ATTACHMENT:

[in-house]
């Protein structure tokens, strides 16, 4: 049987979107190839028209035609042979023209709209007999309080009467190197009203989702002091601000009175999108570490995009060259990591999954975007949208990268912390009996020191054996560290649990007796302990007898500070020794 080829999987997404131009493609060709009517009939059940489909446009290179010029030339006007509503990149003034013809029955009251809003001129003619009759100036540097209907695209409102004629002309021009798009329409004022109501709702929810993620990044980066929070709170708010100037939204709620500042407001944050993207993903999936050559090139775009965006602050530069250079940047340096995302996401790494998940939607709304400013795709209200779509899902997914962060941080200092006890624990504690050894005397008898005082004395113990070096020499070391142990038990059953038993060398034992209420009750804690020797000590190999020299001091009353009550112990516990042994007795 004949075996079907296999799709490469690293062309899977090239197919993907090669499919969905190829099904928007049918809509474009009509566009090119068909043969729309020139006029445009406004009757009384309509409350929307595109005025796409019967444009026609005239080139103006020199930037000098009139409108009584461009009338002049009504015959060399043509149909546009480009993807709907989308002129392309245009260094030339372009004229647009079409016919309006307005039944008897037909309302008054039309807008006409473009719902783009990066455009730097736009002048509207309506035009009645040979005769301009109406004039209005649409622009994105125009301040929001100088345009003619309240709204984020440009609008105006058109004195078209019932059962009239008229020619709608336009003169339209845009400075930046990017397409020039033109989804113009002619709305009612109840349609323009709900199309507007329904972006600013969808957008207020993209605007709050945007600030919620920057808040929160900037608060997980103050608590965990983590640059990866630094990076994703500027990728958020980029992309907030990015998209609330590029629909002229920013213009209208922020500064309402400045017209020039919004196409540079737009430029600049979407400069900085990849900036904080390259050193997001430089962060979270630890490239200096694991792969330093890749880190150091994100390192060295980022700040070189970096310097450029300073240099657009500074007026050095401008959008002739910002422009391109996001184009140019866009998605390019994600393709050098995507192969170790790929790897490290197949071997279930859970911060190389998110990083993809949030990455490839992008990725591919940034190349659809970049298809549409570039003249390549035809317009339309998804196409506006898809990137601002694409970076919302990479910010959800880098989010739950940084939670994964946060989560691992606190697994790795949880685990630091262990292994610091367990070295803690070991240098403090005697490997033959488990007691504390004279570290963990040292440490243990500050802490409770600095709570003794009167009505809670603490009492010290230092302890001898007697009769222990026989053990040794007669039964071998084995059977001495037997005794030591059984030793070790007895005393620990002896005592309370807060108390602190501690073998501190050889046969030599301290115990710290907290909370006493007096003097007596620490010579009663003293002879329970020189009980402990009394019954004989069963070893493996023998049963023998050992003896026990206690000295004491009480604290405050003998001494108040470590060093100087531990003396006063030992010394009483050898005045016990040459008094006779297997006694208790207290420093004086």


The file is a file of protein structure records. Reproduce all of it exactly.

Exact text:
[in-house]
């Protein structure tokens, strides 16, 4: 049987979107190839028209035609042979023209709209007999309080009467190197009203989702002091601000009175999108570490995009060259990591999954975007949208990268912390009996020191054996560290649990007796302990007898500070020794 080829999987997404131009493609060709009517009939059940489909446009290179010029030339006007509503990149003034013809029955009251809003001129003619009759100036540097209907695209409102004629002309021009798009329409004022109501709702929810993620990044980066929070709170708010100037939204709620500042407001944050993207993903999936050559090139775009965006602050530069250079940047340096995302996401790494998940939607709304400013795709209200779509899902997914962060941080200092006890624990504690050894005397008898005082004395113990070096020499070391142990038990059953038993060398034992209420009750804690020797000590190999020299001091009353009550112990516990042994007795 004949075996079907296999799709490469690293062309899977090239197919993907090669499919969905190829099904928007049918809509474009009509566009090119068909043969729309020139006029445009406004009757009384309509409350929307595109005025796409019967444009026609005239080139103006020199930037000098009139409108009584461009009338002049009504015959060399043509149909546009480009993807709907989308002129392309245009260094030339372009004229647009079409016919309006307005039944008897037909309302008054039309807008006409473009719902783009990066455009730097736009002048509207309506035009009645040979005769301009109406004039209005649409622009994105125009301040929001100088345009003619309240709204984020440009609008105006058109004195078209019932059962009239008229020619709608336009003169339209845009400075930046990017397409020039033109989804113009002619709305009612109840349609323009709900199309507007329904972006600013969808957008207020993209605007709050945007600030919620920057808040929160900037608060997980103050608590965990983590640059990866630094990076994703500027990728958020980029992309907030990015998209609330590029629909002229920013213009209208922020500064309402400045017209020039919004196409540079737009430029600049979407400069900085990849900036904080390259050193997001430089962060979270630890490239200096694991792969330093890749880190150091994100390192060295980022700040070189970096310097450029300073240099657009500074007026050095401008959008002739910002422009391109996001184009140019866009998605390019994600393709050098995507192969170790790929790897490290197949071997279930859970911060190389998110990083993809949030990455490839992008990725591919940034190349659809970049298809549409570039003249390549035809317009339309998804196409506006898809990137601002694409970076919302990479910010959800880098989010739950940084939670994964946060989560691992606190697994790795949880685990630091262990292994610091367990070295803690070991240098403090005697490997033959488990007691504390004279570290963990040292440490243990500050802490409770600095709570003794009167009505809670603490009492010290230092302890001898007697009769222990026989053990040794007669039964071998084995059977001495037997005794030591059984030793070790007895005393620990002896005592309370807060108390602190501690073998501190050889046969030599301290115990710290907290909370006493007096003097007596620490010579009663003293002879329970020189009980402990009394019954004989069963070893493996023998049963023998050992003896026990206690000295004491009480604290405050003998001494108040470590060093100087531990003396006063030992010394009483050898005045016990040459008094006779297997006694208790207290420093004086």